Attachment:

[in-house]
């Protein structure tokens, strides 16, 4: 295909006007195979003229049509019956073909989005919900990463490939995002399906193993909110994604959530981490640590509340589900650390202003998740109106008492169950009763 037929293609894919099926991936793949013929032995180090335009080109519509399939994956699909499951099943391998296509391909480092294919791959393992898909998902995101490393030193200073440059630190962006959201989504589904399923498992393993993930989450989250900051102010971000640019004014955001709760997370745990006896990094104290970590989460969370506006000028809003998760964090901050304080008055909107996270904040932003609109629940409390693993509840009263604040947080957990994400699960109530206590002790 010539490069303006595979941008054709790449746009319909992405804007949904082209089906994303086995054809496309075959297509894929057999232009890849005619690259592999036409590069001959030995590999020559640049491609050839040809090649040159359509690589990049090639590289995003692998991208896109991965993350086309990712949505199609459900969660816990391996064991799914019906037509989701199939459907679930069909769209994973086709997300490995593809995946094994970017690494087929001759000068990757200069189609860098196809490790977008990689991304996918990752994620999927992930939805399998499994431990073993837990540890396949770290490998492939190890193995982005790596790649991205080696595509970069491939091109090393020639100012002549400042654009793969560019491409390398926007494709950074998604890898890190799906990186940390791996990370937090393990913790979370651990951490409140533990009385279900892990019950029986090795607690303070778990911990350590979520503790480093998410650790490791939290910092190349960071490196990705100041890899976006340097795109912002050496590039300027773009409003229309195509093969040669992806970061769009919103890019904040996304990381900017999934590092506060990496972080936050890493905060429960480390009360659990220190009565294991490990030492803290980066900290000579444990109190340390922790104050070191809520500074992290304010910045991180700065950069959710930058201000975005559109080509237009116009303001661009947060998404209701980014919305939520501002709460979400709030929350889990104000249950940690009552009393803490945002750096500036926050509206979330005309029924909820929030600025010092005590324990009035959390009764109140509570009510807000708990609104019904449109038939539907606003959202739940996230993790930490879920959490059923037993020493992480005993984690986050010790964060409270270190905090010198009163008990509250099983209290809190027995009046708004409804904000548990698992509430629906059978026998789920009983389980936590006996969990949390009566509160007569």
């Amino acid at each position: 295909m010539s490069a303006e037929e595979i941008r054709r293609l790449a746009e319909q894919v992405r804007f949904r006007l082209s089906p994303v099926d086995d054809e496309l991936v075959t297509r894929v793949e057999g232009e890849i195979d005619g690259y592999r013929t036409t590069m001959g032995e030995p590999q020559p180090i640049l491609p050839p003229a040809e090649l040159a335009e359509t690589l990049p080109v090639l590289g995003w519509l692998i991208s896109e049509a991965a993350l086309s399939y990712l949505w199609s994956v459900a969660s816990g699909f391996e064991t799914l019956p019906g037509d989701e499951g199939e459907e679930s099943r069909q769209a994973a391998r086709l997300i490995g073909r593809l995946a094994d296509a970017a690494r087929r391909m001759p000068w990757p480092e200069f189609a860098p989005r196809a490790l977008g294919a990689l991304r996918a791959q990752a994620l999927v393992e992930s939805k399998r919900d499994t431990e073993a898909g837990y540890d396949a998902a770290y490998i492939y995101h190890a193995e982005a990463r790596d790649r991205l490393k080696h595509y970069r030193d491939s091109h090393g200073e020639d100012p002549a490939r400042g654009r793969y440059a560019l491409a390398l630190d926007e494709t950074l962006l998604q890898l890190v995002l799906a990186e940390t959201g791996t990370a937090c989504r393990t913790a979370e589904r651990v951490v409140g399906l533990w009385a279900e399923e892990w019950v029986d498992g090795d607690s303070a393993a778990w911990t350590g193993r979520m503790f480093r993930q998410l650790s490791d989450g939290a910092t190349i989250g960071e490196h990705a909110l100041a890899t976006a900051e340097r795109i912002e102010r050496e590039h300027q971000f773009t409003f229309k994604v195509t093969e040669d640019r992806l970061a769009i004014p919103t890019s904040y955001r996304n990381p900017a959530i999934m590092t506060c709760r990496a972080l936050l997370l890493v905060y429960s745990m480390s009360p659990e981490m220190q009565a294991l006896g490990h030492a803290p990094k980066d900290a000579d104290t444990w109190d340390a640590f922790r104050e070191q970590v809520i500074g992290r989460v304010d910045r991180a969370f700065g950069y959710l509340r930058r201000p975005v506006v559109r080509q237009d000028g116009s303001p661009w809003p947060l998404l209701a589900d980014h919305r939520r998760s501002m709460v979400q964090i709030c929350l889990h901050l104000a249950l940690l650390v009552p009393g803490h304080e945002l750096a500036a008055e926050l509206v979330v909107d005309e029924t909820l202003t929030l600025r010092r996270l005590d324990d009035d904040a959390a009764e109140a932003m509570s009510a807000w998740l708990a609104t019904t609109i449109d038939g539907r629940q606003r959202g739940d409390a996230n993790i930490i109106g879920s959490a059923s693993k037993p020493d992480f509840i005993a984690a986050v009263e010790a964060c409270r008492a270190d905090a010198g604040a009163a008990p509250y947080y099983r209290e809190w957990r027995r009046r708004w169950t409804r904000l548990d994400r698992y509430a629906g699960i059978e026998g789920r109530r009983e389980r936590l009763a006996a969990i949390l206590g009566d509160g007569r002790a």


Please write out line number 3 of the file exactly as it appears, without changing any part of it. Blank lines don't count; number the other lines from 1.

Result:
């Amino acid at each position: 295909m010539s490069a303006e037929e595979i941008r054709r293609l790449a746009e319909q894919v992405r804007f949904r006007l082209s089906p994303v099926d086995d054809e496309l991936v075959t297509r894929v793949e057999g232009e890849i195979d005619g690259y592999r013929t036409t590069m001959g032995e030995p590999q020559p180090i640049l491609p050839p003229a040809e090649l040159a335009e359509t690589l990049p080109v090639l590289g995003w519509l692998i991208s896109e049509a991965a993350l086309s399939y990712l949505w199609s994956v459900a969660s816990g699909f391996e064991t799914l019956p019906g037509d989701e499951g199939e459907e679930s099943r069909q769209a994973a391998r086709l997300i490995g073909r593809l995946a094994d296509a970017a690494r087929r391909m001759p000068w990757p480092e200069f189609a860098p989005r196809a490790l977008g294919a990689l991304r996918a791959q990752a994620l999927v393992e992930s939805k399998r919900d499994t431990e073993a898909g837990y540890d396949a998902a770290y490998i492939y995101h190890a193995e982005a990463r790596d790649r991205l490393k080696h595509y970069r030193d491939s091109h090393g200073e020639d100012p002549a490939r400042g654009r793969y440059a560019l491409a390398l630190d926007e494709t950074l962006l998604q890898l890190v995002l799906a990186e940390t959201g791996t990370a937090c989504r393990t913790a979370e589904r651990v951490v409140g399906l533990w009385a279900e399923e892990w019950v029986d498992g090795d607690s303070a393993a778990w911990t350590g193993r979520m503790f480093r993930q998410l650790s490791d989450g939290a910092t190349i989250g960071e490196h990705a909110l100041a890899t976006a900051e340097r795109i912002e102010r050496e590039h300027q971000f773009t409003f229309k994604v195509t093969e040669d640019r992806l970061a769009i004014p919103t890019s904040y955001r996304n990381p900017a959530i999934m590092t506060c709760r990496a972080l936050l997370l890493v905060y429960s745990m480390s009360p659990e981490m220190q009565a294991l006896g490990h030492a803290p990094k980066d900290a000579d104290t444990w109190d340390a640590f922790r104050e070191q970590v809520i500074g992290r989460v304010d910045r991180a969370f700065g950069y959710l509340r930058r201000p975005v506006v559109r080509q237009d000028g116009s303001p661009w809003p947060l998404l209701a589900d980014h919305r939520r998760s501002m709460v979400q964090i709030c929350l889990h901050l104000a249950l940690l650390v009552p009393g803490h304080e945002l750096a500036a008055e926050l509206v979330v909107d005309e029924t909820l202003t929030l600025r010092r996270l005590d324990d009035d904040a959390a009764e109140a932003m509570s009510a807000w998740l708990a609104t019904t609109i449109d038939g539907r629940q606003r959202g739940d409390a996230n993790i930490i109106g879920s959490a059923s693993k037993p020493d992480f509840i005993a984690a986050v009263e010790a964060c409270r008492a270190d905090a010198g604040a009163a008990p509250y947080y099983r209290e809190w957990r027995r009046r708004w169950t409804r904000l548990d994400r698992y509430a629906g699960i059978e026998g789920r109530r009983e389980r936590l009763a006996a969990i949390l206590g009566d509160g007569r002790a």